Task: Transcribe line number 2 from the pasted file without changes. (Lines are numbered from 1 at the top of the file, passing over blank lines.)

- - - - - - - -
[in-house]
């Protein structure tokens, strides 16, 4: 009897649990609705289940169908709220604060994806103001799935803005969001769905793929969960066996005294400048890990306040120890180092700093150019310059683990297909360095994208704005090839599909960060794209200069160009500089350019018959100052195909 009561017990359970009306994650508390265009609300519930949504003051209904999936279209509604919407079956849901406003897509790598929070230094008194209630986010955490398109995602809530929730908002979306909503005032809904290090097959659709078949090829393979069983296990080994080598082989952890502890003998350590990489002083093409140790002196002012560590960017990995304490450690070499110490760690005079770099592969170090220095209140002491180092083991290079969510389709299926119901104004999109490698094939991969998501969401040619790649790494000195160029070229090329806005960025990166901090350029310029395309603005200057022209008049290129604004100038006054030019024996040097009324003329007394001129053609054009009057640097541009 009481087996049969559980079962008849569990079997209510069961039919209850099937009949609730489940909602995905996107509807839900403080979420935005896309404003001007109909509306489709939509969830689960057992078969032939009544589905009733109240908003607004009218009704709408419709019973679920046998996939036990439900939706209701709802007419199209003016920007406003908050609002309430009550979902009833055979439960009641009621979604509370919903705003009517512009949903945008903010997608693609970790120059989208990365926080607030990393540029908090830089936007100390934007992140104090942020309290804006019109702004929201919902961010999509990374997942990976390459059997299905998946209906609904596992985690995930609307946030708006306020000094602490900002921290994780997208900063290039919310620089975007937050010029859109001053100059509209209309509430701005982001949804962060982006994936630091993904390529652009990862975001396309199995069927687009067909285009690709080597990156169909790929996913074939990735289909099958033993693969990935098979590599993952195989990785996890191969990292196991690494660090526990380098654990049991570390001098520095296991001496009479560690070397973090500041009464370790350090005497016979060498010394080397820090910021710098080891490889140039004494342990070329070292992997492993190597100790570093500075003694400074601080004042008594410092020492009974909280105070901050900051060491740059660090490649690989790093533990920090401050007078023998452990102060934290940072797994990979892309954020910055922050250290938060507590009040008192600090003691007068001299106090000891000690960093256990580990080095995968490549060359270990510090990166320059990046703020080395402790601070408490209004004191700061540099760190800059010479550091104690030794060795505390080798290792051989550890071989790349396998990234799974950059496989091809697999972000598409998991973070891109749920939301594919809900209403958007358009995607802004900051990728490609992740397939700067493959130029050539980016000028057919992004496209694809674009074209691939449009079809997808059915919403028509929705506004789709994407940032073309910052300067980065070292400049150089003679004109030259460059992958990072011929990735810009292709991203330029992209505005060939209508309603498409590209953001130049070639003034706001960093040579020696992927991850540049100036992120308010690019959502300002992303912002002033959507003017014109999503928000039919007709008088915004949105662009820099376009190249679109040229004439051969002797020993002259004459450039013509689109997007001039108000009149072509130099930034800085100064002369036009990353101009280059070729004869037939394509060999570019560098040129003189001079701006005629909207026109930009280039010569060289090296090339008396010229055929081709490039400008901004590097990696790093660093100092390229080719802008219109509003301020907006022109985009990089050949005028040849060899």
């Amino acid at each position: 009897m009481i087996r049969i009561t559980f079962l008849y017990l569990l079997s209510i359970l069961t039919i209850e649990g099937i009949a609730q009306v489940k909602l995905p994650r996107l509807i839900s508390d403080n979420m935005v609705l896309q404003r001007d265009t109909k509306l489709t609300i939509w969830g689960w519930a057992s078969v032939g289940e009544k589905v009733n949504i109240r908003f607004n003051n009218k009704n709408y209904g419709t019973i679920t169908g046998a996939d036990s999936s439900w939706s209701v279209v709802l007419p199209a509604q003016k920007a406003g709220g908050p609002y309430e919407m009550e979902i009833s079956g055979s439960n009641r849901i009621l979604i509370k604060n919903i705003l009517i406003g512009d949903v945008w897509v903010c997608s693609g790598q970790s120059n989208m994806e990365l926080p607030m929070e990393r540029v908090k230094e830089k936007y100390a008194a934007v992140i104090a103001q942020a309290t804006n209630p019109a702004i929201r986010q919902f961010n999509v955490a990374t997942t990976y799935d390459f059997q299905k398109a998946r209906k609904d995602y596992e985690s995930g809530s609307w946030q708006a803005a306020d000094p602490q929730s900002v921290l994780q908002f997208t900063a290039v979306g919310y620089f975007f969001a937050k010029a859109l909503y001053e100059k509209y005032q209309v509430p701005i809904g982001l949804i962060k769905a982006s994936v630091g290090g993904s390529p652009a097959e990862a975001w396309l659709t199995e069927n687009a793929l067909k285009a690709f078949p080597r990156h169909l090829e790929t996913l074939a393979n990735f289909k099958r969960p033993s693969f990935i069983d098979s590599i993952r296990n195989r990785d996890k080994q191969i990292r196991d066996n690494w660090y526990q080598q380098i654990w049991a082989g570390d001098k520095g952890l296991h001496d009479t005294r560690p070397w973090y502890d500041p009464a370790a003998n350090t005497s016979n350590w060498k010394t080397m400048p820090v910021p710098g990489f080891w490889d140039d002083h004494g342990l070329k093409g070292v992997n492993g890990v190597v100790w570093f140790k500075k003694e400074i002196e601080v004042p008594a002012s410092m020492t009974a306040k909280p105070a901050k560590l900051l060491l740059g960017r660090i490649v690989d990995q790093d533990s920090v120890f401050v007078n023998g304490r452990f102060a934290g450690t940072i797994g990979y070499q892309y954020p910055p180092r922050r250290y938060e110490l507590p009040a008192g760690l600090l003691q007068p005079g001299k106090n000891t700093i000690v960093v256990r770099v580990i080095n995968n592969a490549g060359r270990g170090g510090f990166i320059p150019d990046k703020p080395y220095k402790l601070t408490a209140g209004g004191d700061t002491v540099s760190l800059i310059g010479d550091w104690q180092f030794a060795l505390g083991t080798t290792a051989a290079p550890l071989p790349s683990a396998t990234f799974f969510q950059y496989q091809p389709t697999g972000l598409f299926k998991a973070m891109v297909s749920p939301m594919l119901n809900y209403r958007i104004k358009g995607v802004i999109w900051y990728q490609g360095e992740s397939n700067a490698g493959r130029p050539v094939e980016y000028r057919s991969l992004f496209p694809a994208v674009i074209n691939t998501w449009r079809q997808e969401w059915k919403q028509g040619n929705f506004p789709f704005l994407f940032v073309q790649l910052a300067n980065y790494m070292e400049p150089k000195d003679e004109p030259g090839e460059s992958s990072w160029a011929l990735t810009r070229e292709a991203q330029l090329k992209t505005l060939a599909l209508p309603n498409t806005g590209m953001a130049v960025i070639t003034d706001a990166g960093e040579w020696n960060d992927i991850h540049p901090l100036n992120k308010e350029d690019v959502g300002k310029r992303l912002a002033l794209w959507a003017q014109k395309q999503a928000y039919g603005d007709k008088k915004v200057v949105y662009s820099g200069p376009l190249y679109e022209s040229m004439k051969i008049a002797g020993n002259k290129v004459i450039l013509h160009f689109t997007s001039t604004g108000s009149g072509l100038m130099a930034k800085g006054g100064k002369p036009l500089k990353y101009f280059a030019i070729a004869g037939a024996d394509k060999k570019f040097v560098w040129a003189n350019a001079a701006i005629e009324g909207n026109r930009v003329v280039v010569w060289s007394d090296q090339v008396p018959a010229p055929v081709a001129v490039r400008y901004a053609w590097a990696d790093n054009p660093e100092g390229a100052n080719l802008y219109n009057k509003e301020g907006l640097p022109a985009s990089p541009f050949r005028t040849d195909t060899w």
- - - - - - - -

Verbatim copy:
């Protein structure tokens, strides 16, 4: 009897649990609705289940169908709220604060994806103001799935803005969001769905793929969960066996005294400048890990306040120890180092700093150019310059683990297909360095994208704005090839599909960060794209200069160009500089350019018959100052195909 009561017990359970009306994650508390265009609300519930949504003051209904999936279209509604919407079956849901406003897509790598929070230094008194209630986010955490398109995602809530929730908002979306909503005032809904290090097959659709078949090829393979069983296990080994080598082989952890502890003998350590990489002083093409140790002196002012560590960017990995304490450690070499110490760690005079770099592969170090220095209140002491180092083991290079969510389709299926119901104004999109490698094939991969998501969401040619790649790494000195160029070229090329806005960025990166901090350029310029395309603005200057022209008049290129604004100038006054030019024996040097009324003329007394001129053609054009009057640097541009 009481087996049969559980079962008849569990079997209510069961039919209850099937009949609730489940909602995905996107509807839900403080979420935005896309404003001007109909509306489709939509969830689960057992078969032939009544589905009733109240908003607004009218009704709408419709019973679920046998996939036990439900939706209701709802007419199209003016920007406003908050609002309430009550979902009833055979439960009641009621979604509370919903705003009517512009949903945008903010997608693609970790120059989208990365926080607030990393540029908090830089936007100390934007992140104090942020309290804006019109702004929201919902961010999509990374997942990976390459059997299905998946209906609904596992985690995930609307946030708006306020000094602490900002921290994780997208900063290039919310620089975007937050010029859109001053100059509209209309509430701005982001949804962060982006994936630091993904390529652009990862975001396309199995069927687009067909285009690709080597990156169909790929996913074939990735289909099958033993693969990935098979590599993952195989990785996890191969990292196991690494660090526990380098654990049991570390001098520095296991001496009479560690070397973090500041009464370790350090005497016979060498010394080397820090910021710098080891490889140039004494342990070329070292992997492993190597100790570093500075003694400074601080004042008594410092020492009974909280105070901050900051060491740059660090490649690989790093533990920090401050007078023998452990102060934290940072797994990979892309954020910055922050250290938060507590009040008192600090003691007068001299106090000891000690960093256990580990080095995968490549060359270990510090990166320059990046703020080395402790601070408490209004004191700061540099760190800059010479550091104690030794060795505390080798290792051989550890071989790349396998990234799974950059496989091809697999972000598409998991973070891109749920939301594919809900209403958007358009995607802004900051990728490609992740397939700067493959130029050539980016000028057919992004496209694809674009074209691939449009079809997808059915919403028509929705506004789709994407940032073309910052300067980065070292400049150089003679004109030259460059992958990072011929990735810009292709991203330029992209505005060939209508309603498409590209953001130049070639003034706001960093040579020696992927991850540049100036992120308010690019959502300002992303912002002033959507003017014109999503928000039919007709008088915004949105662009820099376009190249679109040229004439051969002797020993002259004459450039013509689109997007001039108000009149072509130099930034800085100064002369036009990353101009280059070729004869037939394509060999570019560098040129003189001079701006005629909207026109930009280039010569060289090296090339008396010229055929081709490039400008901004590097990696790093660093100092390229080719802008219109509003301020907006022109985009990089050949005028040849060899």